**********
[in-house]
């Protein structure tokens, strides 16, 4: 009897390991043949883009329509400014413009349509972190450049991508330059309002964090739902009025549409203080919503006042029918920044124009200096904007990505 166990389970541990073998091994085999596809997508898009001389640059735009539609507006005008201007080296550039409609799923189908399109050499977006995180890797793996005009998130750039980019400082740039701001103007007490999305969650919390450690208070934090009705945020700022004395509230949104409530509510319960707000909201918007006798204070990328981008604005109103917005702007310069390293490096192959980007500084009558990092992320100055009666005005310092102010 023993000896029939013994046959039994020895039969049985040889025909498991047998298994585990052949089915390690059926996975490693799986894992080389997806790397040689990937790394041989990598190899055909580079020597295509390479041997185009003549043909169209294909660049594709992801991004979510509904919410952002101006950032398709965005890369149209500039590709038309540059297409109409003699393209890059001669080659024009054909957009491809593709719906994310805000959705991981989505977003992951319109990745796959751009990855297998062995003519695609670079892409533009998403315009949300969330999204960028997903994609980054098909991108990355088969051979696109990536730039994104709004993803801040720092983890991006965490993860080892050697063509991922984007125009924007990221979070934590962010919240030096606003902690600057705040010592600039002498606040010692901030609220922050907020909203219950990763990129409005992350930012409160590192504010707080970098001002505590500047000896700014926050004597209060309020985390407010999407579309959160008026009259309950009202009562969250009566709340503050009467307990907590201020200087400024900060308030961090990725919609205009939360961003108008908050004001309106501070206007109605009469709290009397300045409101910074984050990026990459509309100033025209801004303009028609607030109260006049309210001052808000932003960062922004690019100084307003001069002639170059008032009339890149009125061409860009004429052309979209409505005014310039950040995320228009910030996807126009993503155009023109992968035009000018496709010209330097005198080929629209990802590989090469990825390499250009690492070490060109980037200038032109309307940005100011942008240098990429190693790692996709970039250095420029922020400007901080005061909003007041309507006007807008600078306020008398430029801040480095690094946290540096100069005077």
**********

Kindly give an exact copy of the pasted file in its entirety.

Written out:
[in-house]
């Protein structure tokens, strides 16, 4: 009897390991043949883009329509400014413009349509972190450049991508330059309002964090739902009025549409203080919503006042029918920044124009200096904007990505 166990389970541990073998091994085999596809997508898009001389640059735009539609507006005008201007080296550039409609799923189908399109050499977006995180890797793996005009998130750039980019400082740039701001103007007490999305969650919390450690208070934090009705945020700022004395509230949104409530509510319960707000909201918007006798204070990328981008604005109103917005702007310069390293490096192959980007500084009558990092992320100055009666005005310092102010 023993000896029939013994046959039994020895039969049985040889025909498991047998298994585990052949089915390690059926996975490693799986894992080389997806790397040689990937790394041989990598190899055909580079020597295509390479041997185009003549043909169209294909660049594709992801991004979510509904919410952002101006950032398709965005890369149209500039590709038309540059297409109409003699393209890059001669080659024009054909957009491809593709719906994310805000959705991981989505977003992951319109990745796959751009990855297998062995003519695609670079892409533009998403315009949300969330999204960028997903994609980054098909991108990355088969051979696109990536730039994104709004993803801040720092983890991006965490993860080892050697063509991922984007125009924007990221979070934590962010919240030096606003902690600057705040010592600039002498606040010692901030609220922050907020909203219950990763990129409005992350930012409160590192504010707080970098001002505590500047000896700014926050004597209060309020985390407010999407579309959160008026009259309950009202009562969250009566709340503050009467307990907590201020200087400024900060308030961090990725919609205009939360961003108008908050004001309106501070206007109605009469709290009397300045409101910074984050990026990459509309100033025209801004303009028609607030109260006049309210001052808000932003960062922004690019100084307003001069002639170059008032009339890149009125061409860009004429052309979209409505005014310039950040995320228009910030996807126009993503155009023109992968035009000018496709010209330097005198080929629209990802590989090469990825390499250009690492070490060109980037200038032109309307940005100011942008240098990429190693790692996709970039250095420029922020400007901080005061909003007041309507006007807008600078306020008398430029801040480095690094946290540096100069005077």